Some of the bigger groups are coming to similar conclusions but the word is leaking out slowly. Here’s a quote from the webpage of the American Cancer Society:
Interim results from a study done in the United States found that annual screening with PSA and DRE (Digital Rectal Exam) detected more prostate cancers, but it did not lower the death rate from prostate cancer. A European study did find a lower risk of death from prostate cancer with PSA screening (done about once every 4 years), but the researchers estimated that about 1,400 men would need to be screened (and 48 treated) in order to prevent one death from prostate cancer. Neither of these studies has shown that PSA screening helps men live longer (lowered the overall death rate). i
I found it quite interesting that we doctors in America usually “pooh-pooh” the results from European studies and want to have our own to be sure that the data is accurate. In this case, however, the study done in the United States couldn’t show any benefit at all for prostate testing. The best they could do was “torture” the data from the European study to show that 47of 48 men went through a living hell of prostate cancer treatment yet didn’t live any longer. For those 47 who got treated but eventually got NO benefit, their lives were much, much worse than if they had never been treated. And for every 29 men I screen, one is going to test positive. Yet I have to screen 1,400 times to “save” one man. What type of odds are those? 47 out of 48 that this won’t do you any good? And only 1 in 1,400 that it might save your life. And that’s if you are in Europe – we couldn’t prove it at all in the USA.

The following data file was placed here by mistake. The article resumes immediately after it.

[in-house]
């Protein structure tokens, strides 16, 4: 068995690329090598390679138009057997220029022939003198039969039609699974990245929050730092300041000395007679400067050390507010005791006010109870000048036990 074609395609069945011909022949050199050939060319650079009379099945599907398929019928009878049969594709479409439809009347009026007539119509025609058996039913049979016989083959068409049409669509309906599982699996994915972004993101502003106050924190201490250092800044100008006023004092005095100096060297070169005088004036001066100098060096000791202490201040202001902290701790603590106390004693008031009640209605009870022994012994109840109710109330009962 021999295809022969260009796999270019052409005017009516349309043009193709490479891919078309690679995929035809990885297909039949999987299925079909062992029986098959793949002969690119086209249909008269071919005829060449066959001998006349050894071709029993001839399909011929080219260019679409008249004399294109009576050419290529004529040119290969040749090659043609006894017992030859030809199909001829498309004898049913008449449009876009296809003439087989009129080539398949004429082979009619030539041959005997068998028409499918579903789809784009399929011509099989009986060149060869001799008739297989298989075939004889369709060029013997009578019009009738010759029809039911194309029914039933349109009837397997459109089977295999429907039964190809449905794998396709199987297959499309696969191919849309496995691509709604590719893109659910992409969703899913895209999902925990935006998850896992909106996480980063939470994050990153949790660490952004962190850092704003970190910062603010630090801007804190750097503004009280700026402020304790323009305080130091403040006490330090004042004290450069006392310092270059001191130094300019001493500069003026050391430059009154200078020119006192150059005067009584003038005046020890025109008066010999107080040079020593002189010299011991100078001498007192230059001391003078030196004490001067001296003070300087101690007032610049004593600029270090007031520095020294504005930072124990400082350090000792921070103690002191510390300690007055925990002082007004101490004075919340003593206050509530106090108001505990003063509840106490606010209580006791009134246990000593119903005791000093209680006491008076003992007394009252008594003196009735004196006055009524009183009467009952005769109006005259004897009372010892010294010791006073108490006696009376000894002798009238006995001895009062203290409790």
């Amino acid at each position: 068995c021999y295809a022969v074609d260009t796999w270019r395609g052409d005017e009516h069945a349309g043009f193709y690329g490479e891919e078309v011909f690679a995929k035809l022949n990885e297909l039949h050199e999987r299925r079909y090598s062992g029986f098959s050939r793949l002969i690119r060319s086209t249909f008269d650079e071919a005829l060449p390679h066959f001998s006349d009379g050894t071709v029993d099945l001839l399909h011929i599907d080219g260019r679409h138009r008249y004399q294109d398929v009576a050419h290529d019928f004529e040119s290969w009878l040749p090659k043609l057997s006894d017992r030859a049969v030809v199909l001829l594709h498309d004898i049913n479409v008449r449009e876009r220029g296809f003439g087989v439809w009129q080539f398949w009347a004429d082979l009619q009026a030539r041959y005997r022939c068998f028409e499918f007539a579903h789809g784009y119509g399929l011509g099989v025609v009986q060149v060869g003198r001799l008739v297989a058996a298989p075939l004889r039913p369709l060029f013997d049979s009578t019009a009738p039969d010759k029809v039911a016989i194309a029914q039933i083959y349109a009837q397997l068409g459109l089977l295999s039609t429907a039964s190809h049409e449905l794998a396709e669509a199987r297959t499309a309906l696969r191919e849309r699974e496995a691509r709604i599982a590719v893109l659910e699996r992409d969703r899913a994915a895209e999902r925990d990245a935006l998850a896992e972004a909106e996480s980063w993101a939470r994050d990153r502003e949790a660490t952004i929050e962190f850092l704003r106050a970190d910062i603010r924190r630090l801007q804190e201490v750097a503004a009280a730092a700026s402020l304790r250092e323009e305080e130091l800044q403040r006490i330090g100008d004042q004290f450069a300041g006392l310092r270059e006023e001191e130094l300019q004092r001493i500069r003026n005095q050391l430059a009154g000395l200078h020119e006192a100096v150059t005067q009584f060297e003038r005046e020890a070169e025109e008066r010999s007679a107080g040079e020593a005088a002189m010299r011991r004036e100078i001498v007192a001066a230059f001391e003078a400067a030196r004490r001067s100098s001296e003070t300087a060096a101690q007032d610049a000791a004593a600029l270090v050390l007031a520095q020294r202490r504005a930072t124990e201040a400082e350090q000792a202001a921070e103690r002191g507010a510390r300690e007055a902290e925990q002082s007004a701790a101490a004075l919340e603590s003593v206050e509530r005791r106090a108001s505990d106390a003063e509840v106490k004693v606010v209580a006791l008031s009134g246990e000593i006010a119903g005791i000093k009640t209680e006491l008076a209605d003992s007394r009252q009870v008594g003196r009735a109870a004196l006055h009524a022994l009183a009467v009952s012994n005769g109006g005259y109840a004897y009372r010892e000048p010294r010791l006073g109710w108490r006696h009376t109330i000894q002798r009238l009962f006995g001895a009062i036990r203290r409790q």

Yet, in my experience, almost every single man diagnosed with prostate cancer ends up going through the whole rigmarole. Why do they do it? Why aren’t they willing to “watch and wait”? (The technical term is also called “watchful waiting” or, more recently, “active surveillance.”) There have been few studies comparing “watchful waiting” to “standard treatment”). I think it’s because once you have CANCER in your system you simply have to do something about it. Don’t you think you might be better off not knowing? It’s a tough sell convincing someone to remain ignorant, but least for now, that’s my conclusion.